Husbands, love your wives, as Christ also loved the church, and delivered himself up for it: That he might sanctify it, cleansing it by the laver of water in the word of life: That he might present it to himself a glorious church, not having spot or wrinkle, or any; such thing; but that it should be holy, and without blemish. So also ought men to love their wives as their own bodies.
Pretty powerful. How did Christ love His Church?-by pour out all His precious Blood for her. This is how we need to love our wives. Further we need to sanctify our wives so they can be presented unblemished (by sin) to God when they die. This will take constancy in love. It is our vocation.
On a practical level, our children will give more respect to their mother if they sense this constancy of love. Bickering and power struggles, and worse, all out drag down fights destroy a child's spiritual stability to one degree or another especially with respect to love and to a right understanding of what love is. Our children need to know we respect and love our wives on a daily basis.
This love is practically carried out by prayer, sacrifice, and simply an attitude that Mom comes first. She gets the best seat. We turn off the game when she wants to talk. We have date nights. Little things that show love every day.
My wife and I didn't always and still don't always have a date night. But for two and one half years circumstances allowed that we did have a date night almost every week. We went dancing to the Big Band sounds of the Helms-Boyd orchestra on Thursday nights from 6-9. The kids knew that Thursday night was ours. A few years later we moved to the country and the Big Band sounds were too far away. So Mrs. Curley and I started a new tradition. Practically every day after one of our meals we "repaired to the living room" for tea or cappuccino (for her) and Instant Postum (for me). We sat and talked. The kids know that for this 15 minutes everyday we will only be interrupted for true emergencies. Splinters, spiders, arguments, broken toys, science questions: they all can wait. They leave room and go about their business, and we talk.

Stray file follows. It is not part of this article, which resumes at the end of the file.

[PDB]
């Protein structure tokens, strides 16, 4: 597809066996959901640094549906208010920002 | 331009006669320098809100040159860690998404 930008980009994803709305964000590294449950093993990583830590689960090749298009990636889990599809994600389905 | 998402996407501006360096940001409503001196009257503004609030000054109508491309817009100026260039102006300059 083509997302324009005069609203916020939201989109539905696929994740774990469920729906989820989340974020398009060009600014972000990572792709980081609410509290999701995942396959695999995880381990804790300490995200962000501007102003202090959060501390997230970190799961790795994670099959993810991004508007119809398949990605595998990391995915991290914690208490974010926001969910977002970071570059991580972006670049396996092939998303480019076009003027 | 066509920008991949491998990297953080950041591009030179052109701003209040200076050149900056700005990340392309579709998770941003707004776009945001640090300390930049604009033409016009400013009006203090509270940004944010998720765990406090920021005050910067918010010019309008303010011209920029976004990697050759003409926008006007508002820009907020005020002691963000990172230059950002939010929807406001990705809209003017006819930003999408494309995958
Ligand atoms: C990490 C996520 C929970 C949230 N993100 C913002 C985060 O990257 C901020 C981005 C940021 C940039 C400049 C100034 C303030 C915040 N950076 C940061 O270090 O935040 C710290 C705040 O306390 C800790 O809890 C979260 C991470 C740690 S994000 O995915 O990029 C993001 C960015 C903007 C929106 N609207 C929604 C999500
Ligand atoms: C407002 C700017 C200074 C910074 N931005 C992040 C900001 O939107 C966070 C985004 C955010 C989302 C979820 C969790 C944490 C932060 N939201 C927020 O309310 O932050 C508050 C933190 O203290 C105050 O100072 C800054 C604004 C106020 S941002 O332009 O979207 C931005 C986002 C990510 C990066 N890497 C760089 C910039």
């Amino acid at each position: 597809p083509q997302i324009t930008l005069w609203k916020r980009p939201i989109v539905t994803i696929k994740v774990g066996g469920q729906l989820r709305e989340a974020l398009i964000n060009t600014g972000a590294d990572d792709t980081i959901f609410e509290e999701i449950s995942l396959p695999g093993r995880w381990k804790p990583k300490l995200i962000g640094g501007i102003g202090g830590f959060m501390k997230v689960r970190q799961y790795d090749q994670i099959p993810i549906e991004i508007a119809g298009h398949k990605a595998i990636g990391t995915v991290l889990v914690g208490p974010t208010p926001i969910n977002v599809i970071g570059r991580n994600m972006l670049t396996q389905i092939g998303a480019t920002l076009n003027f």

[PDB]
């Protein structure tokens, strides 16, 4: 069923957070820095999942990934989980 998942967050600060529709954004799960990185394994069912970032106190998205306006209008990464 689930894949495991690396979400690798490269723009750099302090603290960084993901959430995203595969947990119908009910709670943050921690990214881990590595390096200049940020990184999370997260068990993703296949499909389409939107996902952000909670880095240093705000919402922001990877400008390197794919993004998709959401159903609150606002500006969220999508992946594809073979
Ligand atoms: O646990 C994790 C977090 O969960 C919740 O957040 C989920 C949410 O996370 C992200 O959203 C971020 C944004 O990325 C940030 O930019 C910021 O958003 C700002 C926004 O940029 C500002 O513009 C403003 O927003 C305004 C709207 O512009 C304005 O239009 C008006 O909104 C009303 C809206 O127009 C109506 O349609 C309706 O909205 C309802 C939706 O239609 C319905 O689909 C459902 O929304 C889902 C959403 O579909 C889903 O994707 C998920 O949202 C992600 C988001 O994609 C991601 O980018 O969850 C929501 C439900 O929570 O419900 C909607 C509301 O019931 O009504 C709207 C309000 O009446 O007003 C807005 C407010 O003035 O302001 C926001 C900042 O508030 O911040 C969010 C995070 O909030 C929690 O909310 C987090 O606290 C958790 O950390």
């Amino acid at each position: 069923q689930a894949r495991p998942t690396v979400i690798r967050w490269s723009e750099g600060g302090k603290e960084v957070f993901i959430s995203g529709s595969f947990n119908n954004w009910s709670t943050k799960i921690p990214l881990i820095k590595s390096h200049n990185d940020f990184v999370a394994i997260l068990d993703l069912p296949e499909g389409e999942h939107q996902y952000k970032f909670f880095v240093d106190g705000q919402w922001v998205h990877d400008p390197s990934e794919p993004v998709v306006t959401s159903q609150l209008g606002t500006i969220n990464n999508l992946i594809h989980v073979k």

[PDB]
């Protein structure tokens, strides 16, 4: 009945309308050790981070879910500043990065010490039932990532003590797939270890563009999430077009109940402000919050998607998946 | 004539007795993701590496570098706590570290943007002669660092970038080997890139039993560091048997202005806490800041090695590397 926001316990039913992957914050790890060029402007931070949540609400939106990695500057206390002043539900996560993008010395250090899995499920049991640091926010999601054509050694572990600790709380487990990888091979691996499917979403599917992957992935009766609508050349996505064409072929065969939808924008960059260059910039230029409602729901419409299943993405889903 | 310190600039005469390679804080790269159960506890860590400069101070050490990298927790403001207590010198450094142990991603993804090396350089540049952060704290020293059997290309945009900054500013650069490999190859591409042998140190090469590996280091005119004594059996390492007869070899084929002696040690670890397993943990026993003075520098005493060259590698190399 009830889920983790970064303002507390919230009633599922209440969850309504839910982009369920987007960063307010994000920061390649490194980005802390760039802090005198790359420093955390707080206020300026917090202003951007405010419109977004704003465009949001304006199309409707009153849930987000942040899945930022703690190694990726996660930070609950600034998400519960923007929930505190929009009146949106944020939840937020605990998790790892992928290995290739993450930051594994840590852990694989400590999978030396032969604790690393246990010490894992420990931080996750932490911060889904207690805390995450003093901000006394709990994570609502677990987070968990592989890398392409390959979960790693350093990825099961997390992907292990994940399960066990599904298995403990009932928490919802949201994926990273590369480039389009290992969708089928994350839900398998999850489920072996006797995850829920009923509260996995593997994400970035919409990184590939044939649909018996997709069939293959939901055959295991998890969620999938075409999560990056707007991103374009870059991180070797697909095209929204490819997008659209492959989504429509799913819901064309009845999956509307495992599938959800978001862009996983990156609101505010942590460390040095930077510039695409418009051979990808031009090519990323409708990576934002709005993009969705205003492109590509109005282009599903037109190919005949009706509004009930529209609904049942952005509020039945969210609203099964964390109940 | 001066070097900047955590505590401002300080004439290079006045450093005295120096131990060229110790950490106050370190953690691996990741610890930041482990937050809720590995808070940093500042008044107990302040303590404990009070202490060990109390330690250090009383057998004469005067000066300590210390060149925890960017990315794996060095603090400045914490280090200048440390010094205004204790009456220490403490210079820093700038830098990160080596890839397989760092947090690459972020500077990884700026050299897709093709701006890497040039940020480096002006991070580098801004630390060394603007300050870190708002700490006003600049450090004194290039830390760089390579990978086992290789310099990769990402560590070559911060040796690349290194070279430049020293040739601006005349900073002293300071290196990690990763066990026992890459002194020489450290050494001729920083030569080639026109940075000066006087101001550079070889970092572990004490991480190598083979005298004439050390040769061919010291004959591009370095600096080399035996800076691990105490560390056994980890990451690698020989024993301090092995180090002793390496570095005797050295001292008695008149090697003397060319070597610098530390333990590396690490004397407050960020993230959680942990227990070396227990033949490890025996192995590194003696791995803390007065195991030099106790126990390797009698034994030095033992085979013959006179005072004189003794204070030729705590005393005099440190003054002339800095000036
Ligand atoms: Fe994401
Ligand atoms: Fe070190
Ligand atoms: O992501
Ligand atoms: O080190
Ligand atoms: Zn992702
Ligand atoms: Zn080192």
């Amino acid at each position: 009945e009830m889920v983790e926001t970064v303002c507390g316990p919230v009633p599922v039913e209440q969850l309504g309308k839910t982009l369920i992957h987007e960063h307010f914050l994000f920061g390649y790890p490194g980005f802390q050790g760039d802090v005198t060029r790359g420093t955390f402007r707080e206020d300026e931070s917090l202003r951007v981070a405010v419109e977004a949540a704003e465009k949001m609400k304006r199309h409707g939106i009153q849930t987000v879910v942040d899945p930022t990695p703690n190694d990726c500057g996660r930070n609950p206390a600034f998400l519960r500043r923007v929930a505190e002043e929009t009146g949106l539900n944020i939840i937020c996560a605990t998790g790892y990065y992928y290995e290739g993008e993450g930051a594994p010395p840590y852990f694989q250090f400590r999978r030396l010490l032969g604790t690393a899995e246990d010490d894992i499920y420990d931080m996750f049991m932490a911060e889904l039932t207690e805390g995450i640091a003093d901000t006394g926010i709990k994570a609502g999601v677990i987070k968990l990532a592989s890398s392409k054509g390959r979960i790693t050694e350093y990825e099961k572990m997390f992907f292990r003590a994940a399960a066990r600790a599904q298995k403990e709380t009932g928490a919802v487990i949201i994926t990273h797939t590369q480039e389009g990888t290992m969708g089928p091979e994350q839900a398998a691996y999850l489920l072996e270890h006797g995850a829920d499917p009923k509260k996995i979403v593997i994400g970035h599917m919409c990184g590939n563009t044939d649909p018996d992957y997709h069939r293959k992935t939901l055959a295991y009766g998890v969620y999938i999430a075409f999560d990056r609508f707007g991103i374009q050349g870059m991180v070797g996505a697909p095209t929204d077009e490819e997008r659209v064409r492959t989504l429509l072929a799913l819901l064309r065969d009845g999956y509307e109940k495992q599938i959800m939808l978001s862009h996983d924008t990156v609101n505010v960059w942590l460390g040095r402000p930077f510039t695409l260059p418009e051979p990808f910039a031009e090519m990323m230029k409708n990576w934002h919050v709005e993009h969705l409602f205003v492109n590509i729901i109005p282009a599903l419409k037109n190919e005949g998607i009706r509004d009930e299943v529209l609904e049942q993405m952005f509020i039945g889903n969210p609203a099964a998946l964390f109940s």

Another story from Fr. Mike about his father. Whenever Fr. Mike's father wrote his wife a note-even if it was simply a 'thanks for making lunch' when he left for work before she was up, he always signed the note: "I love you more than I love myself." It reminds me of the next line from Ephesians 5:29-30:
He that loveth his wife, loveth himself. For no man ever hated his own flesh; but nourisheth and cherisheth it, as also Christ doth the church: Because we are members of his body, of his flesh, and of his bones.
It is hard, almost impossible, to be a good father without being a good husband.
Constancy in love: our children. How does God love His children? We have just seen Him send His Son to pour out His precious Blood for His spouse the Church. But we are both spouse in the sense we are part of the Church and God the Father's adopted children by Baptism. We read that:
God so loved the world that he gave his only Son, that whoever believes in him should ... have eternal life” (Jn 3:16)